Looking out across the rolling Cumbrian hills, Lord Burkey had a sinking feeling: Christmas was going to be the death of him. He’d got to an age where talk of the festive season filled him with a sense of dread, and with the date fast approaching, it seemed to be the only topic of conversation.
“Stuff them,” Lord Burkey said, watching his breath dissipate on the crisp evening air. It felt good to be outside, walking off another large dinner instead of being cooped up inside with the others.
The anticipation of Christmas had been eating away at him for some time – and much to the annoyance of his immediate family, Lord Burkey had been vociferous about his loathing of the animal rituals. He had even considered heading south to warmer climes. But he hated flying.
His thoughts were interrupted by the distinct flash of a Range Rover’s headlights speeding through the gates at the end of the drive. “More visitors,” he grumbled, as the Vogue motored smoothly up to the front of the house.
Lord Burkey groaned inwardly at the sight of the husband’s festive oatmeal and red knitted Missoni cardigan that matched his drinker’s nose, and the wife’s immaculate pair of quilted Jimmy Choo wellington boots, from which dangled a jingling charm. Standing with the groundsman they looked like some sort of Mayfair version of Dorothy, the Lion and the Scarecrow.
He shot them a disdainful look, but not before he heard some snide remarks about his weight. Sure, he had put on a few pounds – but who doesn’t at this time of year?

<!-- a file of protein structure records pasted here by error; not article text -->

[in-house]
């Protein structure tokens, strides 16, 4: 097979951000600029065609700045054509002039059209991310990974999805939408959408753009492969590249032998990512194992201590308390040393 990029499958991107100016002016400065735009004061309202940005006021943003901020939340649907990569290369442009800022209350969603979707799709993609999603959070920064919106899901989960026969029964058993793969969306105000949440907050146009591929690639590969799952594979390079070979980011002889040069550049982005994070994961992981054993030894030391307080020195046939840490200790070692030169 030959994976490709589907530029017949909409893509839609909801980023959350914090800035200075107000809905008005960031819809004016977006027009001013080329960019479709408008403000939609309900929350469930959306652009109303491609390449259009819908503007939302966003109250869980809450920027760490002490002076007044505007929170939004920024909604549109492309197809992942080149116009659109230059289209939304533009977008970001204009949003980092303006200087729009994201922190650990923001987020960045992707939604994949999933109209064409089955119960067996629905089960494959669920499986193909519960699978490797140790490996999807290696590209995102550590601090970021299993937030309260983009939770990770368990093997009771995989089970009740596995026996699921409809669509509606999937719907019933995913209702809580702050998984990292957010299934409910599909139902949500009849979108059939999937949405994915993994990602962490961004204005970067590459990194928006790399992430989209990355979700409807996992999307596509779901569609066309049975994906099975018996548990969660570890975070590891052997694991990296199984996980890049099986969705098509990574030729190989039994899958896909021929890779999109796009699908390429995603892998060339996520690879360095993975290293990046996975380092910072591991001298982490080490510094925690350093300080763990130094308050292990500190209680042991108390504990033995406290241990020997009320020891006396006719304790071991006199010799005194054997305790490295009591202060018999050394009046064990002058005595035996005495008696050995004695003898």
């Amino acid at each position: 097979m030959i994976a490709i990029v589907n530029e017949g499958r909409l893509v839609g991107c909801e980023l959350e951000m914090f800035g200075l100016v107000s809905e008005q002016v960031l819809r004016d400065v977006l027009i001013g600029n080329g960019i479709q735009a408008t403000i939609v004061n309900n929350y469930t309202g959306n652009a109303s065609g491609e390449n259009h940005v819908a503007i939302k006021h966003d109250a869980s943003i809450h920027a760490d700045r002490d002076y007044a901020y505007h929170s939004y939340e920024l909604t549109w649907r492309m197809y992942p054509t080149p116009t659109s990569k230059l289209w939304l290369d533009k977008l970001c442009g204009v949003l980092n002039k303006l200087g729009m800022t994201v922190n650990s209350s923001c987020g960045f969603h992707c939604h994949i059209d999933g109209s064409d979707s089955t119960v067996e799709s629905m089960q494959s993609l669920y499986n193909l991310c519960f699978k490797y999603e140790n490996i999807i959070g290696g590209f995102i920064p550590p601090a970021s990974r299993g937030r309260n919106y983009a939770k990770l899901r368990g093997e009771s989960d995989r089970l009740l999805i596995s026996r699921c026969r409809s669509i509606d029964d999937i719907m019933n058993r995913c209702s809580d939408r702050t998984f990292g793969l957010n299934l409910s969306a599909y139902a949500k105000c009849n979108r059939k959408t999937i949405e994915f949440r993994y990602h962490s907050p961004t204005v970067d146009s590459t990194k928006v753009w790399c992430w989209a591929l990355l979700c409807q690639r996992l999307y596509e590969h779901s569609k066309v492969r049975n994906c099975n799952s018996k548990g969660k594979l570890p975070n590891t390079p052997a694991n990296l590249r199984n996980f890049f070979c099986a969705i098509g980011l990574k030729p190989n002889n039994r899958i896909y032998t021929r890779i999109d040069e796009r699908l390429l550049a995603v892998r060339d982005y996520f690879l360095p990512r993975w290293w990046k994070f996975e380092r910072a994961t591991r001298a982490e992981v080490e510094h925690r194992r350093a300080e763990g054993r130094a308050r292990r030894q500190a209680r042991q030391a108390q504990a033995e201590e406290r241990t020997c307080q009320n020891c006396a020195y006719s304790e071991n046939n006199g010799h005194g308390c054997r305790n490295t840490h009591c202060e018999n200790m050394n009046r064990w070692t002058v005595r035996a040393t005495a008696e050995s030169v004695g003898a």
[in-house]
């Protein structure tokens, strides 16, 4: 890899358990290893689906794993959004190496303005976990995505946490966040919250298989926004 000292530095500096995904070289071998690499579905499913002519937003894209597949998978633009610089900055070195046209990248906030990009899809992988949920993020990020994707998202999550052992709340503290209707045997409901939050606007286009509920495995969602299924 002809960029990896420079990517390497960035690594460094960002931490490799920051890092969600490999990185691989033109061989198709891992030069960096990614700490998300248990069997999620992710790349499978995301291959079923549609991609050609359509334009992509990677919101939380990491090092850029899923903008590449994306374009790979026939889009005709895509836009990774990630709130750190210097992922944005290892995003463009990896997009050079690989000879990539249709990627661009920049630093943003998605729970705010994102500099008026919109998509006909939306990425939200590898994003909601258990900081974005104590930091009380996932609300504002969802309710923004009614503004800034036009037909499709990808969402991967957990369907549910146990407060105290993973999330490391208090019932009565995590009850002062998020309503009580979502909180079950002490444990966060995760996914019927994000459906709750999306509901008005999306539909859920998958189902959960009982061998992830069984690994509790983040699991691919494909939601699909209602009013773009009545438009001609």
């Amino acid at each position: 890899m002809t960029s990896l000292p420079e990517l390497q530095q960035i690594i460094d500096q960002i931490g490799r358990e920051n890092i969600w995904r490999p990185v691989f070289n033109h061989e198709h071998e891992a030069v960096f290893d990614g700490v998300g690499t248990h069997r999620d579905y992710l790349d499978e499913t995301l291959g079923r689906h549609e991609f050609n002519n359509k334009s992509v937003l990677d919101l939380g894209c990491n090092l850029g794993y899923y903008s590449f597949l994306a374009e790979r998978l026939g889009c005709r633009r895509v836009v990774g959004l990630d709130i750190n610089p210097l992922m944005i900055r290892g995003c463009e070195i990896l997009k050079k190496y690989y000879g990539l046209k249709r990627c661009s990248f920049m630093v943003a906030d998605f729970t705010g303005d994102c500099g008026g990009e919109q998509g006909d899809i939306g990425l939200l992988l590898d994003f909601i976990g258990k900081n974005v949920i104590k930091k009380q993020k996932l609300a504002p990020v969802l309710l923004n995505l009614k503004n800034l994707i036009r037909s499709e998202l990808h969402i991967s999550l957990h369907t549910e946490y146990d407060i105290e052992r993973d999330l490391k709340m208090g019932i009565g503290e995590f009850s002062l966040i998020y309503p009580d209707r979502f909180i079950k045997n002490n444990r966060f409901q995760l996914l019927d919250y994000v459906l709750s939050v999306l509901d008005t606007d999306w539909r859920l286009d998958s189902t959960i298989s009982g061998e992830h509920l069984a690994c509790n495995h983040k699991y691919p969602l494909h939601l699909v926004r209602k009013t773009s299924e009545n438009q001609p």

He blamed the new diet that cook had put him on. He supposed it was meant to help him lose weight, but the evidence pointed to the contrary. He fixed them with an angry stare. They averted their eyes, and awkwardly brought the conversation with the groundsman to an end.
The next morning, as the weak sun crept up over Lake Windermere, Burkey walked the grounds deep in thought. Christmas had been started by a dissident; to stop it would require equally drastic action.
“Death or glory,” he whispered.
Over the next few days he ate absolutely everything cook served. “Where’s your festive spirit?” grumbled the younger members of the family, looking despondently at their meagre portions. “A man of your breeding should behave better.” But Lord Burkey would not be drawn into conversation.
“I’m sacrificing myself for you,” he muttered.
“Stop being a grump,” they implored. “Christmas isn’t that bad.” Only to be met with a torrent of foul language.
Then one morning, Lord Burkey was awoken by the crunch of the groundsman’s footsteps across the gravel, accompanied by the whistling of While Shepherds Watched their Flocks. What happened next was hard to say. Some attested to having heard a knife being sharpened. Others a distinct snapping noise. What was certain, however, was that Burkey had vanished.
“That was excellent, darling,” said Lord Bonnington a week later as he pushed away his plate and loosened his Missoni cardigan.
His wife looked content, her cheeks nicely flushed from the ’92 Château Margaux that had accompanied their Christmas lunch. There was a crackle and pop from one of the logs on the fire in the dining room. Through the condensation on the windowpanes, past the parked Rover, you could almost make out the turkey coops on the edge of the estate, now eerily quiet in the winter mist.